Your business strategy drives the actions your business will take. Are you a customer-centric company or a product-centric company? In the retail industry, it’s a choice you have to make based on your products and the target customer.
If you do pick customer-centric, you’re probably going to go down the route of omnichannel retailing; if you pick product-centric, you’re choosing multichannel retail. Neither is wrong or right, it’s a choice based on the product and the distribution strategy that works well for your business.
To the customer, no matter what strategy you have, the experience matters the most and both of these options do justice to that experience in their own ways.
Multichannel has been around for years and omnichannel is therefore an evolution of the same. Alas, when comparing the two the biggest difference arises within integration of systems and data. Multichannel functions in silos where data and journeys are kept on the dedicated channel, omnichannel believes in transparency, and therefore customer data and journeys are synchronized across all channels.
It is therefore fair to say that omnichannel is the way of the future. It allows your customer to be the authority within the buying process. Omnichannel retailing will always put the customer experience first. It’s not about the needs of your company. Instead, it’s about positively influencing a customer’s decision using all the channels.
It’s important to remember here that your customer does not see your brand in silos.
Buying any product from a brand store, online store or from an e-commerce website is the same for your customer as long as they are buying the product they desire. According to Forbes, companies that use tools like customer journey maps reduce their cost of service by 15-20% - which is only possible on omnichannel.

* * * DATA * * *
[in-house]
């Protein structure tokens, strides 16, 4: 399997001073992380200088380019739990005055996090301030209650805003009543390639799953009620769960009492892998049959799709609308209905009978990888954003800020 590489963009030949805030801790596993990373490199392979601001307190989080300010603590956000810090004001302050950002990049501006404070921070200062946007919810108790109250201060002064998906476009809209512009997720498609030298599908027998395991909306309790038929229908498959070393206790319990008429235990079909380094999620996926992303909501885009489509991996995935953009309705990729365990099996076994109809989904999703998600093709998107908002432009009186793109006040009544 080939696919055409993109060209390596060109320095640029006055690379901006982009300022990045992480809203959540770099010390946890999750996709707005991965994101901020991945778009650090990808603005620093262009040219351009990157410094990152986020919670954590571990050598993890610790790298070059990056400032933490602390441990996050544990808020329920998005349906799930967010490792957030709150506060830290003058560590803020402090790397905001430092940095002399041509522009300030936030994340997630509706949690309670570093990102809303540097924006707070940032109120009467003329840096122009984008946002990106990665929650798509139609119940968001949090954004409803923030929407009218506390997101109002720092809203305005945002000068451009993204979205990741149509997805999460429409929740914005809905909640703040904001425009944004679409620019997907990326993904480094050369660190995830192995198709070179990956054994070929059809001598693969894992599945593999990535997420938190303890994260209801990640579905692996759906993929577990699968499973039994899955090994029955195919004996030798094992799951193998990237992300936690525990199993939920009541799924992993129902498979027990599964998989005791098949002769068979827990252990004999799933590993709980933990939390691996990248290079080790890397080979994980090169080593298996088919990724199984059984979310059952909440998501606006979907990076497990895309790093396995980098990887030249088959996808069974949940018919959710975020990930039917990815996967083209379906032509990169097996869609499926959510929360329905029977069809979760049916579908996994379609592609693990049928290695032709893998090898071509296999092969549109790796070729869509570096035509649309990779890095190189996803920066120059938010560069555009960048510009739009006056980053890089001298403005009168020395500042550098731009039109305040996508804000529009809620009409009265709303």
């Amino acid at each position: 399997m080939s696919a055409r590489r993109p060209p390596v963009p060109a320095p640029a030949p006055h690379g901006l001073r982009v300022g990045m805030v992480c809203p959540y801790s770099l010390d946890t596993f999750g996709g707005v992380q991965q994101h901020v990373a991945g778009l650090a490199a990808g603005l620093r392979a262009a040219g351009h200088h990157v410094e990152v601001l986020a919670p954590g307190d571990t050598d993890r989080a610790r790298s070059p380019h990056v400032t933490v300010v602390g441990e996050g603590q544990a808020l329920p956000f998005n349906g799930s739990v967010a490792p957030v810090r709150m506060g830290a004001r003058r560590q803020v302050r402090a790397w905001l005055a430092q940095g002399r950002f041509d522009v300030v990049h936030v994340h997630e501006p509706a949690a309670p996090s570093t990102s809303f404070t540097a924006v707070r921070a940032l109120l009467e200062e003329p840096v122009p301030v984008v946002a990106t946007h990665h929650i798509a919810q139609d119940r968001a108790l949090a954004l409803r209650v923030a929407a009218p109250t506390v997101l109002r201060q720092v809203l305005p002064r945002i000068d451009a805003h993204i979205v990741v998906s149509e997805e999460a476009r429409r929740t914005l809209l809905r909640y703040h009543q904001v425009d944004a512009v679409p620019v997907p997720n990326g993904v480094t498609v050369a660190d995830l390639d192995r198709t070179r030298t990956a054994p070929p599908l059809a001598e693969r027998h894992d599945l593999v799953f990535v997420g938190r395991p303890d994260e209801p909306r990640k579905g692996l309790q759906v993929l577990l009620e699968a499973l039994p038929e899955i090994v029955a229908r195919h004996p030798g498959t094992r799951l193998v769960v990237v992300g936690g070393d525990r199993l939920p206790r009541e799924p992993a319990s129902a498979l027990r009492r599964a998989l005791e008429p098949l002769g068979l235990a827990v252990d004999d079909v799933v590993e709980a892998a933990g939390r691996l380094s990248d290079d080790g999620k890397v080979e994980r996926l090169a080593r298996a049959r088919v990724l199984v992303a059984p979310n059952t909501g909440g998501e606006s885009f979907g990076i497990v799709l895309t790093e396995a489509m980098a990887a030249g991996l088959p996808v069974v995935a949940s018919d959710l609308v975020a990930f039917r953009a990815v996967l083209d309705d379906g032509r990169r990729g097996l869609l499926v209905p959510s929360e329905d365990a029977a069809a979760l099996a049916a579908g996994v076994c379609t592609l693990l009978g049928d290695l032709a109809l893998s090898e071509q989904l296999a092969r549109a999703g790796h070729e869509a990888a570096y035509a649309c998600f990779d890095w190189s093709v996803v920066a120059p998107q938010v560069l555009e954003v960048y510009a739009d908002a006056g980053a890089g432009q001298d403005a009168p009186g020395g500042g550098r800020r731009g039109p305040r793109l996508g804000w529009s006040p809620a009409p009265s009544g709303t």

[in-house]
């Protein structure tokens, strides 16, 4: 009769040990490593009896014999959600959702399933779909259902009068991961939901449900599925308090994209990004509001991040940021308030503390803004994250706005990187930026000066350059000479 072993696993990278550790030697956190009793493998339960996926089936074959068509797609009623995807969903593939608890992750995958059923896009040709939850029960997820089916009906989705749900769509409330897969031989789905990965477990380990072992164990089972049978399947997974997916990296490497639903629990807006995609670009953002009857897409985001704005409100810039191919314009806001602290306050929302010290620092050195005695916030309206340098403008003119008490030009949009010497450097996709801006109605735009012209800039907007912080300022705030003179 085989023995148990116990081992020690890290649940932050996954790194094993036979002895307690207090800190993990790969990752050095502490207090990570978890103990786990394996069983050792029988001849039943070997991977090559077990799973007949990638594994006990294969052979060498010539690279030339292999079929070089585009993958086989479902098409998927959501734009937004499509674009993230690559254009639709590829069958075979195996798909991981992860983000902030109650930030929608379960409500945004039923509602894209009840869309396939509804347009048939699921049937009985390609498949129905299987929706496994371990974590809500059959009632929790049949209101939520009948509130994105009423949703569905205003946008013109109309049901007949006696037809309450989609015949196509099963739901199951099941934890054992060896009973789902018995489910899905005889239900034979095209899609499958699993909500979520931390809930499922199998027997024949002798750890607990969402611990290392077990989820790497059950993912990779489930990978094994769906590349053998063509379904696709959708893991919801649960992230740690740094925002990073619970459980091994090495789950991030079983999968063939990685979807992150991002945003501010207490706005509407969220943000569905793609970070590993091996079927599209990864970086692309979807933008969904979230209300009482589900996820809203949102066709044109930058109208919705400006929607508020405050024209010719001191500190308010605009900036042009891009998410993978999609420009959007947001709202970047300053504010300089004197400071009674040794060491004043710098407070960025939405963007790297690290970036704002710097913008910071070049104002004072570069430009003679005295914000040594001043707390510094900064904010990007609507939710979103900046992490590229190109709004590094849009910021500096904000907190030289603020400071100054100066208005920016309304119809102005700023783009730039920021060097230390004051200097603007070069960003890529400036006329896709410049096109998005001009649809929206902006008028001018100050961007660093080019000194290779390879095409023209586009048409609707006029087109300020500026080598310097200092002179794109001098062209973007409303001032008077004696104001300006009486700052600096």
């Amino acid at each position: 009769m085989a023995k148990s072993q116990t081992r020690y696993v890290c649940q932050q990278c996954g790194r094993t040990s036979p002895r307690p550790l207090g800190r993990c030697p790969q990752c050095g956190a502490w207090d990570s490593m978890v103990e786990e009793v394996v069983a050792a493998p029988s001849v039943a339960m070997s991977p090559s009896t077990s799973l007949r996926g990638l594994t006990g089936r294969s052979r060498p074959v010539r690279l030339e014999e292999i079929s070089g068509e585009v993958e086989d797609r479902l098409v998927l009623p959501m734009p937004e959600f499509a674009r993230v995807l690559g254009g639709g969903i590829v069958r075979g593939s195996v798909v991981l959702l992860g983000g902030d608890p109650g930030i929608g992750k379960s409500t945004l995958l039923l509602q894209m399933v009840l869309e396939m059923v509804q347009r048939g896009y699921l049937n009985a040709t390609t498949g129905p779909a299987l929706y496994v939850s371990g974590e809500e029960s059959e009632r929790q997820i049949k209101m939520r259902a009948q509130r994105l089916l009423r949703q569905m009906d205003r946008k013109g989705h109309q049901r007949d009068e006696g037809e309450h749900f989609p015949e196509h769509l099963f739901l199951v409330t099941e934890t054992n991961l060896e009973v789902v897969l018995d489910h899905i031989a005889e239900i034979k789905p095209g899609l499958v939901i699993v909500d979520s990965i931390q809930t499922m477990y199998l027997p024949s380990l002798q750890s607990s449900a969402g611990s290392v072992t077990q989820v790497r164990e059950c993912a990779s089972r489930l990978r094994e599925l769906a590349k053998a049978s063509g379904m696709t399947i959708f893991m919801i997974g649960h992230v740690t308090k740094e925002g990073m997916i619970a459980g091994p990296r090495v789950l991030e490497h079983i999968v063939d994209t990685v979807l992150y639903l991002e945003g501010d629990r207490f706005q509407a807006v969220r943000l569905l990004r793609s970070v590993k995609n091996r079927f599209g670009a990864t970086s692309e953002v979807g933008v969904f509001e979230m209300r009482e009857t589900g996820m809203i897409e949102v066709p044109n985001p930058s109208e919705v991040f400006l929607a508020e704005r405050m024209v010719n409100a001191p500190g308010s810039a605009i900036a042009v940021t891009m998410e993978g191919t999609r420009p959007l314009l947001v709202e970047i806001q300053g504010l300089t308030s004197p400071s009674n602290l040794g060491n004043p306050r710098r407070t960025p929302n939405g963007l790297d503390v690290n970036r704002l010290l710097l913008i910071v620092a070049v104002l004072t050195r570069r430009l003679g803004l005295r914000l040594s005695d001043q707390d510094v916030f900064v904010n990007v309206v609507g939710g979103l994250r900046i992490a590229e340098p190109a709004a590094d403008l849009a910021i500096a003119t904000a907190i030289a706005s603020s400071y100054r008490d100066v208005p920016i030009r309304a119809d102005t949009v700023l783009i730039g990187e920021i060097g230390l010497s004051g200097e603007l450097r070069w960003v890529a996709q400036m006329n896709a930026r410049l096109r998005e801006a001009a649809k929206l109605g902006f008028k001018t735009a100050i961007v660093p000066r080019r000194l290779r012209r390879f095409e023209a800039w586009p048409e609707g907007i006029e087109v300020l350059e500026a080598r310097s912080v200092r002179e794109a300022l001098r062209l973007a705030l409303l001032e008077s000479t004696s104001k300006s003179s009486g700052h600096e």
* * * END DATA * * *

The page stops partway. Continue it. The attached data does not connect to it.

Let’s begin with what we’re familiar with over the years - multichannel retailing.
Multichannel is a business strategy that offers your customers different sales channels to connect & spread a message about your brand. The channels are separate & don't interact with each other- almost like a hub and spoke model where each channel functions independently.
This reduces the dependency of getting sales from a single channel and uses all the available channels linearly like an online store, brick & mortar store, marketplaces, social media platforms, and another channel to receive, process & fulfill the customer’s order.
For example, Apple's multichannel strategy involves both online and offline sales channels. It includes third-party marketplaces like Amazon, eBay & other country-specific platforms, while an offline channel can be an Apple store and other electronic retail outlets.
While Apple is succeeding at multi-channel, the biggest drawback of multichannel is the lack of personalisation since the customer journey on each spoke is unique, and not connected back to a central database. This can also be a cause of frustration for a buyer. For example, if you buy something online, you can’t exchange it in-store.
Omnichannel retailing is an integrated approach to sales that makes customers the center of the ecosystem, making it easy for them to purchase while adding in an element of delight. It focuses on providing a seamless customer experience across all touchpoints or channels, whether the customer is shopping from a brick-and-mortar store or online from a mobile device or laptop.
It intelligently integrates each touchpoint like ecommerce marketplaces, social media, SMS messaging, personalized email marketing, and wherever your users browse online through retargeting ads to offer the customers exactly what they need, when they need it, on any device.
Omnichannel marketing encourages potential buyers to approach any channel and have a delightful experience on any of them. Businesses that did use omnichannel marketing with 3+ channels had an 18.96% engagement rate, which is three times higher than single-channel strategies.
The number of channels available for omnichannel retailing has expanded in recent years. For example, you can find Instagram stories and posts for e-commerce; Pinterest product pins to purchase products that allow shoppers to buy products without leaving the site.